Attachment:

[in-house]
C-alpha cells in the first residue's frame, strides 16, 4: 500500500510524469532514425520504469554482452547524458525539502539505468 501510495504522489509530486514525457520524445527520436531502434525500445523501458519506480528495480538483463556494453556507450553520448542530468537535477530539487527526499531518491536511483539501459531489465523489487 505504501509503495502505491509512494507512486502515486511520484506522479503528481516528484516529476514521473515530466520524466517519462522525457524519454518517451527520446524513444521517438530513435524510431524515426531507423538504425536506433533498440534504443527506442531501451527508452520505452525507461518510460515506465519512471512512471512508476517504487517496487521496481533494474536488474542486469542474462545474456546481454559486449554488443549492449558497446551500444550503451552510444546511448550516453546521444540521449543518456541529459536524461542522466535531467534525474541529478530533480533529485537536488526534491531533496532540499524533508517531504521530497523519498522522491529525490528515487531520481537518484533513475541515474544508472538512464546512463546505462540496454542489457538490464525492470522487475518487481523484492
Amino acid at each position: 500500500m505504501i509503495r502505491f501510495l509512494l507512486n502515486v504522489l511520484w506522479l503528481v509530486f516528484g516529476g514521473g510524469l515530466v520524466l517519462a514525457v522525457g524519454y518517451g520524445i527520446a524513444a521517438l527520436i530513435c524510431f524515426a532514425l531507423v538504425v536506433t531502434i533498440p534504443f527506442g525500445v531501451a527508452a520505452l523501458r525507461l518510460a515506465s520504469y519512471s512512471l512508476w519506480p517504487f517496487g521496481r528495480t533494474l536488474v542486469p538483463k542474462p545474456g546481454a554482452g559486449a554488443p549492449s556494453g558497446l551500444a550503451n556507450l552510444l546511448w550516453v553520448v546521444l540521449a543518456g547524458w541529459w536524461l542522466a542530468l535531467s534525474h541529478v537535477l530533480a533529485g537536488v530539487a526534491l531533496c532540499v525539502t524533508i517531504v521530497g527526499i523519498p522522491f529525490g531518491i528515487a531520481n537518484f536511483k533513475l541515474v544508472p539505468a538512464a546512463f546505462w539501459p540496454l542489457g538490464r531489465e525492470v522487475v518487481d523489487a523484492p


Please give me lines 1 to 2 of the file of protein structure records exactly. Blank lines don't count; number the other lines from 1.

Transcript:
[in-house]
C-alpha cells in the first residue's frame, strides 16, 4: 500500500510524469532514425520504469554482452547524458525539502539505468 501510495504522489509530486514525457520524445527520436531502434525500445523501458519506480528495480538483463556494453556507450553520448542530468537535477530539487527526499531518491536511483539501459531489465523489487 505504501509503495502505491509512494507512486502515486511520484506522479503528481516528484516529476514521473515530466520524466517519462522525457524519454518517451527520446524513444521517438530513435524510431524515426531507423538504425536506433533498440534504443527506442531501451527508452520505452525507461518510460515506465519512471512512471512508476517504487517496487521496481533494474536488474542486469542474462545474456546481454559486449554488443549492449558497446551500444550503451552510444546511448550516453546521444540521449543518456541529459536524461542522466535531467534525474541529478530533480533529485537536488526534491531533496532540499524533508517531504521530497523519498522522491529525490528515487531520481537518484533513475541515474544508472538512464546512463546505462540496454542489457538490464525492470522487475518487481523484492